c2-m881058Y - an example of three factor control

--Michael G. Muszynski and Peter A. Peterson

The c2-m881058Y allele (MNL 64:9) was previously shown to be non-autonomously controlled. To investigate the relationship to En(Spm), this mutant was crossed to a colored wx line. The F1 (C2/c2-m Wx/wx) was backcrossed to a c2/c2 wx-m8/wx-m8 tester . The results from these crosses indicate that En was present. If En is responsible for the c2-m mutability, then all spotted kernels should also be wx-mutable (wx-m) and all colorless kernels should be wx-stable (wx-st). If the En is unrelated to the c2-m and another factor is controlling spotting, there should then be no correlation between spots and wx mutability. The expected results if En is unrelated and the observed results are summarized as follows:
 
   
Expected
Observed
En Factor c2-m wx-m8 c2-m wx-m8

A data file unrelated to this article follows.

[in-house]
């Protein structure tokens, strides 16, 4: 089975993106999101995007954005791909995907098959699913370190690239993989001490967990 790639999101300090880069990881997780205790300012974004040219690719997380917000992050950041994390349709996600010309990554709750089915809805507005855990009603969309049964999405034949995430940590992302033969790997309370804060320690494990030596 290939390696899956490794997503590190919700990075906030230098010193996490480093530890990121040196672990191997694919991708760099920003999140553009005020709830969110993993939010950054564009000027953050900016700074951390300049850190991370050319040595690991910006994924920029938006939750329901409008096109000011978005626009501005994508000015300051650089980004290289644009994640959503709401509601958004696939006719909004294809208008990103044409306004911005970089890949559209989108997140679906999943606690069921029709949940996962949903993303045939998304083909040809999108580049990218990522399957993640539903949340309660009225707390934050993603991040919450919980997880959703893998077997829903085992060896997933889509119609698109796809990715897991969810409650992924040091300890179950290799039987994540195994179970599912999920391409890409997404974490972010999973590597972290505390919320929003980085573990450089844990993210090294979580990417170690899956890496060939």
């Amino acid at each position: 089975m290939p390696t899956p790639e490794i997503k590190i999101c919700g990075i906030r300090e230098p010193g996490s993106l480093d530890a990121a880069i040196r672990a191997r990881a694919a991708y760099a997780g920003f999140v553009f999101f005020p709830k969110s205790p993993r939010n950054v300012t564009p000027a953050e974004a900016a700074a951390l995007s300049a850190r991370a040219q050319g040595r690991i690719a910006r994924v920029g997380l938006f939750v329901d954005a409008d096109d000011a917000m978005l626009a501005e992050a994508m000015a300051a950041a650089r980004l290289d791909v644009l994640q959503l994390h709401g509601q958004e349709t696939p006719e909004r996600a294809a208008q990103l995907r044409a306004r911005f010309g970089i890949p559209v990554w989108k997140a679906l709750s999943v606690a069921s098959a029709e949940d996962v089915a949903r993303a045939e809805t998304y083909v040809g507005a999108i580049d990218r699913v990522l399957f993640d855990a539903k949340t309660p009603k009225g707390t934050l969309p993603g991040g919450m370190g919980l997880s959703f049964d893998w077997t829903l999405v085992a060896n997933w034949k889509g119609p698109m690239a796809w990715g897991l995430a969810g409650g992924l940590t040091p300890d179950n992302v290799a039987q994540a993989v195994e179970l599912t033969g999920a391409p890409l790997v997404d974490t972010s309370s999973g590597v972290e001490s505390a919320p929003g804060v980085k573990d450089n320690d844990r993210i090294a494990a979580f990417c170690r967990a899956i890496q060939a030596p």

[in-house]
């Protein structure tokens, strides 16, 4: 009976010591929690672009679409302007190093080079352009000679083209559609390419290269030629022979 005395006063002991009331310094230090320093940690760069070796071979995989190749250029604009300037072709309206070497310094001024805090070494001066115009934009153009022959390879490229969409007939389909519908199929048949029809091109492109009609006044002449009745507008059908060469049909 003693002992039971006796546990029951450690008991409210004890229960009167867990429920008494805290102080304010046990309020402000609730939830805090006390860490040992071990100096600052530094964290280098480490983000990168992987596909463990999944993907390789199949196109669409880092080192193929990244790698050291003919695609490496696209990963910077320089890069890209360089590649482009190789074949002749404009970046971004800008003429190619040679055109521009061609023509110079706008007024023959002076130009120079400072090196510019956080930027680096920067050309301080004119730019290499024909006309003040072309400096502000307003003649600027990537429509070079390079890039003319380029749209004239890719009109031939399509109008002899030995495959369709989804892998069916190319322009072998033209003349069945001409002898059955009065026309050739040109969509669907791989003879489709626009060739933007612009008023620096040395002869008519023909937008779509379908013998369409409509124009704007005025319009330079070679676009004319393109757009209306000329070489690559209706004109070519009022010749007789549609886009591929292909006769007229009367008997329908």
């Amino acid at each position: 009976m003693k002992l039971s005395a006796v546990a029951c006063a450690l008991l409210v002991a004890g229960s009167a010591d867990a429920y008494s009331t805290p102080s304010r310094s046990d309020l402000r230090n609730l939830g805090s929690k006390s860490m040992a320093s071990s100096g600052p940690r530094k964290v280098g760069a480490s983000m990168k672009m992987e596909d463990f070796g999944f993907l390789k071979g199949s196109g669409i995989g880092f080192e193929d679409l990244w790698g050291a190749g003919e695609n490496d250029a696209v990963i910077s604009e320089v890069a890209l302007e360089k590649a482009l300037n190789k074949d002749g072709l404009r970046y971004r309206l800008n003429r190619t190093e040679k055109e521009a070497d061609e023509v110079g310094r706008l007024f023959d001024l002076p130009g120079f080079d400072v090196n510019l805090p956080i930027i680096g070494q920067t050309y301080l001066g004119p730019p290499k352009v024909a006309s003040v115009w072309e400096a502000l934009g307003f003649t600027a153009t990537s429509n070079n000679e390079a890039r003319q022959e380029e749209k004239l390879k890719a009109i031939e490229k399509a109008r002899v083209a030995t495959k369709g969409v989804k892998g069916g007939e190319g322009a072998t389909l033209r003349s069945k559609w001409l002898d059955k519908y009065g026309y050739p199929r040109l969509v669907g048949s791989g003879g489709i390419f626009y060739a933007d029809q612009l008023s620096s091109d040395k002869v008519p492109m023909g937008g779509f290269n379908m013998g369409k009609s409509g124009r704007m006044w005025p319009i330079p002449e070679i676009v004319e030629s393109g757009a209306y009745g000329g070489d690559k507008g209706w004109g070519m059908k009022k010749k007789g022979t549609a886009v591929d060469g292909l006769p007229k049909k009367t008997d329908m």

+ + sp wx-m sp wx-m
+ - cl wx-m cl wx-m
- + sp wx-st cl wx-st 
- - cl wx-st cl wx-st 

There are several interesting features here. All spotted kernels are wx-mutable, but the presence of the colorless wx-mutable class indicates that En alone is unable to trigger spotting. Further, the lack of a spotted wx-stable class indicates that a separate factor alone is also not able to trigger spotting. Therefore, this unstable allele requires En and an independent factor. It may be jointly controlled. This would be the first instance of three factor control (the locus, En and a non-En factor) of mutability. Tests to confirm this hypothesis are underway.


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